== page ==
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Facebook's Watch Party is here to stream videos with your friends

It's like a big digital living room.

Watch Party's shared viewing of videos will roll out to groups across Facebook on Wednesday. 

Facebook is launching Watch Party, its new format for viewing videos with a group, after about half a year of testing it. 

Watch Party, which lets people watch videos together in the digital equivalent of a living room, is rolling out to all Facebook groups on Wednesday. Facebook will also begin testing Watch Party for pages, which are basically profiles that belong to an organization or public figure instead of a mere mortal. Facebook said it didn't have a timeline for releasing the feature on regular profiles. 

Over the last two years, Facebook has pushed aggressively into video, as it jostles with YouTube to vacuum up marketing dollars migrating online from TV. It prioritizes video -- and particularly live video -- in its algorithm that decides what you see at the top of your News Feed, and last year it launched a new hub for original shows called Watch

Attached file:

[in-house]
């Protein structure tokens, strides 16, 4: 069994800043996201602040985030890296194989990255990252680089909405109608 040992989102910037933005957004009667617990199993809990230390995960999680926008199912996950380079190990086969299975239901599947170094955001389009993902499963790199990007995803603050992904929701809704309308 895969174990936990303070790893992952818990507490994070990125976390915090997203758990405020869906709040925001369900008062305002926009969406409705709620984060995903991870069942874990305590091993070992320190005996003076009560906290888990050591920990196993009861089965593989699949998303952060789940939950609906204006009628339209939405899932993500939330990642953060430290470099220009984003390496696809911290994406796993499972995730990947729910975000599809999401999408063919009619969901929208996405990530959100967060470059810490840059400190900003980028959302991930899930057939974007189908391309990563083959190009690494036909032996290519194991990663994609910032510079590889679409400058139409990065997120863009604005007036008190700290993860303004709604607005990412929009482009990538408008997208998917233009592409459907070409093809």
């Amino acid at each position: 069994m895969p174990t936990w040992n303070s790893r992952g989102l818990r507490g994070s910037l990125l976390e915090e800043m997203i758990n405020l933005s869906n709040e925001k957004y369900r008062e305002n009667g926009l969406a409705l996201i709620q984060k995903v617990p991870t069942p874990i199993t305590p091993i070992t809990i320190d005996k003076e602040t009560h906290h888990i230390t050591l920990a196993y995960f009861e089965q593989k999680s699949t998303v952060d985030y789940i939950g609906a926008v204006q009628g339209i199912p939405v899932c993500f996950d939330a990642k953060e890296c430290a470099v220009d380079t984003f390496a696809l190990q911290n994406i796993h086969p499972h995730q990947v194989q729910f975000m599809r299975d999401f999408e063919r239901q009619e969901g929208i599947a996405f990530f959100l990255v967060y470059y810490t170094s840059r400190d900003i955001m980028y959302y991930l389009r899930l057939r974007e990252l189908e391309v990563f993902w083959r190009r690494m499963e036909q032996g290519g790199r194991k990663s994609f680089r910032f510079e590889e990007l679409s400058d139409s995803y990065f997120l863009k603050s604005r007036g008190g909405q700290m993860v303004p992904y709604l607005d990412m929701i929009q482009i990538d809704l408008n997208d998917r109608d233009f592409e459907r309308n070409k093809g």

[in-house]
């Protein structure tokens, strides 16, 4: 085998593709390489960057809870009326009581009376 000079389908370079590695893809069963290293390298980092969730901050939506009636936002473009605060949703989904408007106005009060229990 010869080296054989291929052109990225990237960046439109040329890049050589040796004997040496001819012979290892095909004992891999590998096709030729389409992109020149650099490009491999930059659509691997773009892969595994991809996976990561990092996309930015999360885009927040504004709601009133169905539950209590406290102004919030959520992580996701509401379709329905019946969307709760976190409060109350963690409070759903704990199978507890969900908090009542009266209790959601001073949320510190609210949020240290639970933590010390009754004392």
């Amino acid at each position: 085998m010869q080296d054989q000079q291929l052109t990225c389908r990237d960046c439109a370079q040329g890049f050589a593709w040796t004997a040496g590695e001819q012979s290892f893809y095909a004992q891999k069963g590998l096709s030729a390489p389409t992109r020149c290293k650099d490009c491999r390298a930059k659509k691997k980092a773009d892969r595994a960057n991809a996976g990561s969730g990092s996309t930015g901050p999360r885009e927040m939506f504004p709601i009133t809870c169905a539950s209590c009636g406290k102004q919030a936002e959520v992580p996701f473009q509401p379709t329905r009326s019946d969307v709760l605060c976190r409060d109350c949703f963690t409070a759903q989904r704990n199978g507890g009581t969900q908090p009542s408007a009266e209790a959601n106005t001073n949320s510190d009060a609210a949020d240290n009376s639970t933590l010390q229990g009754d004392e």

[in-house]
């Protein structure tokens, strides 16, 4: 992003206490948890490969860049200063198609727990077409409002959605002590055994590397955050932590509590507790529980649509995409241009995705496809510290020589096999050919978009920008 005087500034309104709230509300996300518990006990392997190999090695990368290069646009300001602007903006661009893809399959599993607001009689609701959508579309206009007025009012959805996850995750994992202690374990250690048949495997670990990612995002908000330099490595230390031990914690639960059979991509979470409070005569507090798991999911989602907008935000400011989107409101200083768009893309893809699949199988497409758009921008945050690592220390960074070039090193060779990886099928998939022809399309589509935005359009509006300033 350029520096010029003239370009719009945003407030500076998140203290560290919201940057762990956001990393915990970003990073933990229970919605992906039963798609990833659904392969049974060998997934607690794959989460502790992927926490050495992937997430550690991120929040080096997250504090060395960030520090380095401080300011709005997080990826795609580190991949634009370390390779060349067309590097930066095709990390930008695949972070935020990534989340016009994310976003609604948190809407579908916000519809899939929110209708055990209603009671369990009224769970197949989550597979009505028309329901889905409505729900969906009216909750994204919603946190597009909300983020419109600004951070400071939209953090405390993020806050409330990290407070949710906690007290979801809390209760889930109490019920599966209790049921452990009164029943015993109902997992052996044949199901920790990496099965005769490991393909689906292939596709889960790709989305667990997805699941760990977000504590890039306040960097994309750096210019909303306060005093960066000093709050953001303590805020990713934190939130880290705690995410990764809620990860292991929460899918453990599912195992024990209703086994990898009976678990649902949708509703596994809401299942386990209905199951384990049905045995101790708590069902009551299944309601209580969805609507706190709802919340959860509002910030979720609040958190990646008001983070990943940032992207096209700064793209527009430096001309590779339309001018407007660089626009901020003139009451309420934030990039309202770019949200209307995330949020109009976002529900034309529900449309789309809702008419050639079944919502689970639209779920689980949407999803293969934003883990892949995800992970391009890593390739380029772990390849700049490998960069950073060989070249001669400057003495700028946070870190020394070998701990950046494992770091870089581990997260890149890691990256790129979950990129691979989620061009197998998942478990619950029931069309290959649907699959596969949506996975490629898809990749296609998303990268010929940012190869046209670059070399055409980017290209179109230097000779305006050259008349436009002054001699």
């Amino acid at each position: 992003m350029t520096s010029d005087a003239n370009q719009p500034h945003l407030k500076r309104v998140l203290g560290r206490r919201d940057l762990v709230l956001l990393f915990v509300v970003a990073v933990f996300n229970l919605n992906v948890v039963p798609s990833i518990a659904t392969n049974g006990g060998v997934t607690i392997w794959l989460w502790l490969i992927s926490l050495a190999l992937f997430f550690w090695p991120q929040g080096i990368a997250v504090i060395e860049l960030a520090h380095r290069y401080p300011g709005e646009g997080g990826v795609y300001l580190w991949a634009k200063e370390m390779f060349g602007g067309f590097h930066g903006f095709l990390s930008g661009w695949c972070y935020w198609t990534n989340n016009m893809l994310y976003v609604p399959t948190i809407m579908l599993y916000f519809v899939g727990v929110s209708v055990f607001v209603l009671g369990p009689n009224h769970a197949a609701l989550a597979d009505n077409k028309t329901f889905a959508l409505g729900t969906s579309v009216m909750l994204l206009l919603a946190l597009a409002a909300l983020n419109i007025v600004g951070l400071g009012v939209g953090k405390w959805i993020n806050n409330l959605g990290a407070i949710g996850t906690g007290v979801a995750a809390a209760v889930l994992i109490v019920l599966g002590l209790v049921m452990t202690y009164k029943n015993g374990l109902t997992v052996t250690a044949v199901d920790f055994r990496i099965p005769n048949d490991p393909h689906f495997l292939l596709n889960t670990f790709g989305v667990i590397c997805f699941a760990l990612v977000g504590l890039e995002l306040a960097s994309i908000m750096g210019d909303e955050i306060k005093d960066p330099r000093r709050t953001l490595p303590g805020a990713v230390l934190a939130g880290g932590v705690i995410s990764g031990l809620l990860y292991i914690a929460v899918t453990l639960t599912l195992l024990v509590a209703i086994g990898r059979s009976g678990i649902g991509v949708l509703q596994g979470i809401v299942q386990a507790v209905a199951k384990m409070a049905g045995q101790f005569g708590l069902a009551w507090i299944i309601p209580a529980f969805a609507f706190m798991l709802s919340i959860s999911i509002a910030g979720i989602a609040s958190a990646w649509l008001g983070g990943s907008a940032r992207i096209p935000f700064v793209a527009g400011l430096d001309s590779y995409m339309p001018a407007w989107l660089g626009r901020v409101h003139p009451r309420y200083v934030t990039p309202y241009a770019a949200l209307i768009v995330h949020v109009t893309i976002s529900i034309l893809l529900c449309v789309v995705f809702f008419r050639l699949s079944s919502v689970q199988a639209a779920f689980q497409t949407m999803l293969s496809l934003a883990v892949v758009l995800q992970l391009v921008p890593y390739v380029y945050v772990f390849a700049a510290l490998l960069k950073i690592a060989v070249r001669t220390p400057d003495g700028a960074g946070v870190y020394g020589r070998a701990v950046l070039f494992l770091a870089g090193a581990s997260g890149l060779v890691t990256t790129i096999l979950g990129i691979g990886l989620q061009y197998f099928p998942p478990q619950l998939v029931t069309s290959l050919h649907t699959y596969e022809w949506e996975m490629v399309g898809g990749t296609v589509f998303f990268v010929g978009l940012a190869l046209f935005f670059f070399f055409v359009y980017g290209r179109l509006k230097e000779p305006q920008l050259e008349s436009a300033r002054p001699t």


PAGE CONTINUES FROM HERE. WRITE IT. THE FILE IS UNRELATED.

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Facebook's obsession with video can manifest in complex ways, too. The company is exploring a way for people to insert a live video stream picture-in-picture inside a prerecorded video that people are viewing together in a Watch Party, Facebook social video product lead Erin Connolly said in an interview Tuesday.

As it launches Watch Party widely for groups on Wednesday, Facebook said it's tweaking the product following tests. It's adding the ability to co-host, which lets the host of a Watch Party designate other co-hosts who can add more videos to the lineup. Facebook is also adding crowdsourcingwhich lets anyone in a Watch Party suggest videos for the host to add.

The format is similar to Premieres, which lets video creators on Facebook post a prerecorded video as if it's a live broadcast.

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